There are calls for collaboration with workstream 1 (greater transparency) and 9 (harmonise and simplify reporting requirements). The commitments are broad and lacking in detail. Activity on commitment 4.5 (make joint regular functional monitoring and performance reviews and reduce individual donor assessments, evaluations, verifications, risk management and oversight processes) show little evidence that these efforts are having a tangible impact. Several donors, according to the Grand Bargain Annual Independent Report, referred to their efforts to share assessment or partner information with other donors. The practical impact on many of their partners (particularly those with multiple donors) is likely to be limited, according to the aid organisations signatories.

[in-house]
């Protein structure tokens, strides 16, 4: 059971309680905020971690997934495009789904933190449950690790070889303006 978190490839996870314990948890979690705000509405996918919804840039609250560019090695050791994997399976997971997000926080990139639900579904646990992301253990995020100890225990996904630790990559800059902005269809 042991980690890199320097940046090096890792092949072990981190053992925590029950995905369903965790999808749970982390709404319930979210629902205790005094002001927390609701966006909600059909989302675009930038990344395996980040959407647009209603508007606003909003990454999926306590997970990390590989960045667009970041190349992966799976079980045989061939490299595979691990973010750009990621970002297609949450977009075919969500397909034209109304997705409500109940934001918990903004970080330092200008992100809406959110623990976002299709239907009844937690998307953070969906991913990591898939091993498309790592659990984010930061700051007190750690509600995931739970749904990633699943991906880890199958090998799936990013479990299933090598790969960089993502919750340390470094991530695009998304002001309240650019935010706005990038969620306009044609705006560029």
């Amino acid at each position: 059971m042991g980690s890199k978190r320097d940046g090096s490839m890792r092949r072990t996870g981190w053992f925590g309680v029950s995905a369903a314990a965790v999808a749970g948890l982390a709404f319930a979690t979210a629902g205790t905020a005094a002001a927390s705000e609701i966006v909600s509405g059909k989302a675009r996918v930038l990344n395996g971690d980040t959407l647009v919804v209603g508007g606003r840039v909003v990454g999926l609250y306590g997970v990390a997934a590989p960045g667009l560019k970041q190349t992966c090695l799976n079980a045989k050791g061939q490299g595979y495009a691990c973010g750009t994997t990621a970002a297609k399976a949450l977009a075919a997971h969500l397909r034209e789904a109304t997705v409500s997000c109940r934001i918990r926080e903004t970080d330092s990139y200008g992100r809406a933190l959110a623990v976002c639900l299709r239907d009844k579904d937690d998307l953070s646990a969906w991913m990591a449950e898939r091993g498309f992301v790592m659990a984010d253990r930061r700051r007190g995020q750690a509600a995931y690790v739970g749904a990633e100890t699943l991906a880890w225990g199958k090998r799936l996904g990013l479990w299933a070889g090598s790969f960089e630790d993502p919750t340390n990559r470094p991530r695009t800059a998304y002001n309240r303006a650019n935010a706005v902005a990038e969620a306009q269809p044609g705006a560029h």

3.3. Linkages of Grand Bargain commitments

In the fourth year of the Grand Bargain, there remains a need to address the long-term challenges that inhibited positive change in the international humanitarian system. The set of 11 Grand Bargain core commitments (from initial 51) still need to be more interconnected and linked. UNHCR continued engagement through participating in the ongoing dialogue between workstreams with the intent to improve the implementation and improve workstreams objectives as well as the linkages across the workstreams.